TAIWAN: “Where ‘Going to the Nightclub’ means visiting the Graveyard”

By Gregory k. Taylor

As you’ll find on most islands of the world–land is a finite commodity. Allocation and land development are considerations that government officials can ill-afford to squander. Overriding land use is usually reserved for housing, farming, and industry. There is, however, an inevitable allotment of set-aside land for burying the dead.

Most western societies, particularly America, still prefer to bury their dead in coffins and inter them the proverbial six-feet deep. If the body is cremated the pulverized remains are placed into urns, boxes, or coffins and either inserted into a crypt, tomb, or mausoleum or disposed of in a manner the family members so choose. Eastern societies, such as, Taiwan do use coffin burials, however, most use cremation as the interment of choice often with sarcophagi, false or otherwise, miniature or majestic, dotting the grave-site landscape. The method of burial is often commensurate with the size and heft of one’s wallet. The only limitation is the imagination and skill of the contracted artisan. What is conceived is often achieved for this crowning send off.

 From a distance perched high on a hill these look like houses

Superstition prohibits the Taiwanese from using words like Graveyard and Cemetery, so they employ the euphemism of “Night Club” when referring to such places. Family members on their way to the cemetery to visit a deceased relative can be heard to say, “we are going to the Nightclub.” Whimsical as this might sound, it falls into the same category of not giving a person a clock as a gift, which symbolizes death,

Family members on their way to the cemetery to visit a deceased relative can be heard to say, “we are going to the Nightclub.” Whimsical as this might sound, it falls into the same category of not giving a person a clock as a gift

, which symbolizes death, as in, time running out; or listing the number four on elevators because the pronunciation of the number “4” in Mandarin is identical to the pronunciation of the word for death. These are considered to be situations of bad luck much like the listing of the 13th floor on an elevator in America would be.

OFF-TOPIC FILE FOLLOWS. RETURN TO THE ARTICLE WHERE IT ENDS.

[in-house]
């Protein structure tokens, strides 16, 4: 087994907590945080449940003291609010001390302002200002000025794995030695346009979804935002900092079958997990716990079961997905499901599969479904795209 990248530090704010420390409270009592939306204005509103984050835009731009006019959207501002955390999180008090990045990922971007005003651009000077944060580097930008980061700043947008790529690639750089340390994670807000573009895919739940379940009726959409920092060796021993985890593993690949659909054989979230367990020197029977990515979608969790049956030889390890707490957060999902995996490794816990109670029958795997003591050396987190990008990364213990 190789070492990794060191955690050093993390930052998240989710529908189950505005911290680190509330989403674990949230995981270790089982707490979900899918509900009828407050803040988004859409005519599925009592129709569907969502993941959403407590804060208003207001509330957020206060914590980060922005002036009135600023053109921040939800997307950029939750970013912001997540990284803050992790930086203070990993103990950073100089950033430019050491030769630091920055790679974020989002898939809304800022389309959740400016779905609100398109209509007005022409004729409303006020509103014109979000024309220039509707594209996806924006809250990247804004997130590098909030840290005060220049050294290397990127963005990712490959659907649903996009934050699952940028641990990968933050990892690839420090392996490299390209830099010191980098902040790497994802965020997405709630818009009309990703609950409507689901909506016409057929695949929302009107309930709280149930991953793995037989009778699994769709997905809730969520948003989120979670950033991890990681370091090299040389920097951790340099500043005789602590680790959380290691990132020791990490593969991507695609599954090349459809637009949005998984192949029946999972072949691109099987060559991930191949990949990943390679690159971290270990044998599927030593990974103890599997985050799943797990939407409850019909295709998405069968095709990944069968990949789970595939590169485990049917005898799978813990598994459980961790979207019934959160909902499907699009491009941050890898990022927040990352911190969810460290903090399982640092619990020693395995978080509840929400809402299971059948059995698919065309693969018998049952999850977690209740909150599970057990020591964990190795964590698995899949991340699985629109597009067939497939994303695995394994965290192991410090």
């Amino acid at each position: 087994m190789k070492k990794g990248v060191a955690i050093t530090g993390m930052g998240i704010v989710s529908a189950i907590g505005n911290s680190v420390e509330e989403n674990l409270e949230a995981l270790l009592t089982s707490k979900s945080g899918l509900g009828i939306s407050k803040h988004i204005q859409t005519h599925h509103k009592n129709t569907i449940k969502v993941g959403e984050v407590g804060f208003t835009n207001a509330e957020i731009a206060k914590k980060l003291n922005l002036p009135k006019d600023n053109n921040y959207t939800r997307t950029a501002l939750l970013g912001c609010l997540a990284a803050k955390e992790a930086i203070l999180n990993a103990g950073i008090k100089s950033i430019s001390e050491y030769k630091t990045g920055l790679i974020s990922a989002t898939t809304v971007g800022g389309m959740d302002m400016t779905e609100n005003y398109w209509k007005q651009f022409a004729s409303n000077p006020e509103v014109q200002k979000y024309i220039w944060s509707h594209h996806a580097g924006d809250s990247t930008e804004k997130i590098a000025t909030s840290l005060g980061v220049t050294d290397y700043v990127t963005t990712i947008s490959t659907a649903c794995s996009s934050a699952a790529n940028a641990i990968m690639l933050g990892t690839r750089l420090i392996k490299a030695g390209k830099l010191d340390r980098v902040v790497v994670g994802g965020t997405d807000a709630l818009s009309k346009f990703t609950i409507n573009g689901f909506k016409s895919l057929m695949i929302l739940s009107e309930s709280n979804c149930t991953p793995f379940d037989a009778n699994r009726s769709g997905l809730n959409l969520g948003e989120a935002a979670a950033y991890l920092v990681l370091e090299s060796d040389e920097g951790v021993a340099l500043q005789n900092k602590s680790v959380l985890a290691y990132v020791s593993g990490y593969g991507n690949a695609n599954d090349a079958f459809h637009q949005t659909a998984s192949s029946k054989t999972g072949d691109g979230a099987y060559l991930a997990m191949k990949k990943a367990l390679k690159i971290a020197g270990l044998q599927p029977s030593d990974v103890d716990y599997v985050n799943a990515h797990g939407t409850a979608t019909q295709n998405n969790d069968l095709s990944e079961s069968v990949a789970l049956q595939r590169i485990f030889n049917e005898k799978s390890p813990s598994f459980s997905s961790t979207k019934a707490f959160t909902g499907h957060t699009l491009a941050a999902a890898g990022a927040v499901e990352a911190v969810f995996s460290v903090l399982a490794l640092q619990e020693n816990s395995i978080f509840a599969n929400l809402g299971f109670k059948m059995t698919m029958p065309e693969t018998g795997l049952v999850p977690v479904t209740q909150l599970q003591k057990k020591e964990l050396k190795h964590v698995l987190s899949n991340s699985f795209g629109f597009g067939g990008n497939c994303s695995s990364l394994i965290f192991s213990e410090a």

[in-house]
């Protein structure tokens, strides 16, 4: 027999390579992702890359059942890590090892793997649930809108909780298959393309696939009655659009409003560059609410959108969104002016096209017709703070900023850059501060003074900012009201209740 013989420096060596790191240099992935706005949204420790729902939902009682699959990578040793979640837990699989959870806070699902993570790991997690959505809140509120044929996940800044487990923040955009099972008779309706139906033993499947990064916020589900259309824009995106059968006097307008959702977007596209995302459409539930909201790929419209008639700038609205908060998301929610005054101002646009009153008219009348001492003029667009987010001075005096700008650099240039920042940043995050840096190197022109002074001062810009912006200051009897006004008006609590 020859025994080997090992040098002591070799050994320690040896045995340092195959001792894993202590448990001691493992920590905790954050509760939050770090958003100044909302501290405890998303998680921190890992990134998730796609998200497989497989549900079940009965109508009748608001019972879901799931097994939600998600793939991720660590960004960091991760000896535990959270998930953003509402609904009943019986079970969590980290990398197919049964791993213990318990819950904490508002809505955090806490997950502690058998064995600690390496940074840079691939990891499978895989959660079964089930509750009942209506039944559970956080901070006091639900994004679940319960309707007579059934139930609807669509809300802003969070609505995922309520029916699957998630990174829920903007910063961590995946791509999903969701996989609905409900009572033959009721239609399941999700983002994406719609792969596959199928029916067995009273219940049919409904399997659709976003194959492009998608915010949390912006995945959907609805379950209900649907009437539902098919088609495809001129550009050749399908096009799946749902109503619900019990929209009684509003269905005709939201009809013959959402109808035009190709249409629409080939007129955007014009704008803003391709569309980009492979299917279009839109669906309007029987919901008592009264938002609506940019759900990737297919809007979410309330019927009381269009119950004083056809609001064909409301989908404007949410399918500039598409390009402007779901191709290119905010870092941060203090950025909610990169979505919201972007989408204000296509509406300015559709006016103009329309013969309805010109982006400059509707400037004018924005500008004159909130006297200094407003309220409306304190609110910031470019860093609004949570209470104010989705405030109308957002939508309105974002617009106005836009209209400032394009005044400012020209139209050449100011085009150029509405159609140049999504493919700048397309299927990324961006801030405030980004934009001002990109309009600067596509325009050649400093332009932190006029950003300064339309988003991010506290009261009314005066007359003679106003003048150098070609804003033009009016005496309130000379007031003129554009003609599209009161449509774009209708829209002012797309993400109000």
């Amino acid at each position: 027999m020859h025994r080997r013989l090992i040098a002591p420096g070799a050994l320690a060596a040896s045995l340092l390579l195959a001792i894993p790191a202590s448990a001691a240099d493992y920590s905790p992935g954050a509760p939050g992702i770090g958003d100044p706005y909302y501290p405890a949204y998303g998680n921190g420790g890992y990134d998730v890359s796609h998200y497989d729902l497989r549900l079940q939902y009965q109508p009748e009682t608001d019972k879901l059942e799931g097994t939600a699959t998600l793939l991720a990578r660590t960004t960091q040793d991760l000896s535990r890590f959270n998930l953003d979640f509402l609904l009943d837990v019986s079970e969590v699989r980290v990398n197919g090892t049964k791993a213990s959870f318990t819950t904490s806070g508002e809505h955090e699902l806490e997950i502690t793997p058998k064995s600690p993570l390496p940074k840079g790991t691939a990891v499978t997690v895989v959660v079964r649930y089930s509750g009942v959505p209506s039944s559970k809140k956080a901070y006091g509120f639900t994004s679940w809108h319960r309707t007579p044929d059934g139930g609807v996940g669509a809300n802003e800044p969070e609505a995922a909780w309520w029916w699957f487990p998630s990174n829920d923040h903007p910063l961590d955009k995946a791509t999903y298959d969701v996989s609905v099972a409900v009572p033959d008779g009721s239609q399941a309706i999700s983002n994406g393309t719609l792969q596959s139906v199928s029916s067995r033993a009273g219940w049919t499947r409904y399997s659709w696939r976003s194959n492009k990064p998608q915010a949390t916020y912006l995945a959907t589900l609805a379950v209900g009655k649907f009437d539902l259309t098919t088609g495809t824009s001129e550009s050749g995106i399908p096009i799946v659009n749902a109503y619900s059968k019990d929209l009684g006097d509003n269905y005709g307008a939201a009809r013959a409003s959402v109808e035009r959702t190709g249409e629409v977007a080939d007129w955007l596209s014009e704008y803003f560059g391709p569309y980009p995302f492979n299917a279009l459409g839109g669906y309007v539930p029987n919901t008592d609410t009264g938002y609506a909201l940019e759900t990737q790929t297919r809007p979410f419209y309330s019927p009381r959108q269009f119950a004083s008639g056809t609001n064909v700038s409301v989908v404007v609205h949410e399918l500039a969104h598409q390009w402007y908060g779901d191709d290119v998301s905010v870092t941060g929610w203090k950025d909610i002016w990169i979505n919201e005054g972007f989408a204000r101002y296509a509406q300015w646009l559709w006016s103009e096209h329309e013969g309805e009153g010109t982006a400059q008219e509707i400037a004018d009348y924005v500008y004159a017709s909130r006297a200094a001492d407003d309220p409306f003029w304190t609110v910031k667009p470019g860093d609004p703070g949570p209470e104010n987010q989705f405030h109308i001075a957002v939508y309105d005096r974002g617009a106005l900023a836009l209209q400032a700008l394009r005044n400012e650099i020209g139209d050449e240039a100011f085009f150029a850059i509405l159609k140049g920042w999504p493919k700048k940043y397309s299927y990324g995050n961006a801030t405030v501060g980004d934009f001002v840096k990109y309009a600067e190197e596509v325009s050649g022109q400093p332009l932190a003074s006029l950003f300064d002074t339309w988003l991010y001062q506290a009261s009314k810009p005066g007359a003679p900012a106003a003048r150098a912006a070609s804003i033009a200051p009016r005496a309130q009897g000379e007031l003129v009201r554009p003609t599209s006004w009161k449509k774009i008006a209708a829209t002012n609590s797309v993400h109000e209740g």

Ancestral worshiping while diminishing in irreverent China places like Taiwan still have a strong tradition. Wholly-owned teachings of Confucius as it relates to filial piety presumes even in death the hierarchical family relationship is inviolate. The living family members will continue to provide for the deceased family member. It is not uncommon to see food set aside at a table on certain occasions for the deceased family member. Traditional burning of money (apparently, this sacrifice goes only so far–reality dictates that fake money not real money be burned), clothing, and other offerings of valuables is a method of passing on to the deceased ancestor(s) the means for continued happiness and prosperity in the afterlife.

Beach Front Property

Author’s Note: While traveling on a highway south of Taipei city, I observed what I believed to be homes dotting the hillsides. I thought this unusual because the homes appeared to be like the homes one would see in the hills of America—that is, single-dwellings with surrounding front and back yards. This was a sight I had not seen, heretofore, in all of Taiwan. I asked my companion if this was the secluded hill area where the well-to-do Taiwanese live. I was told that those weren’t homes—they were graves.

 

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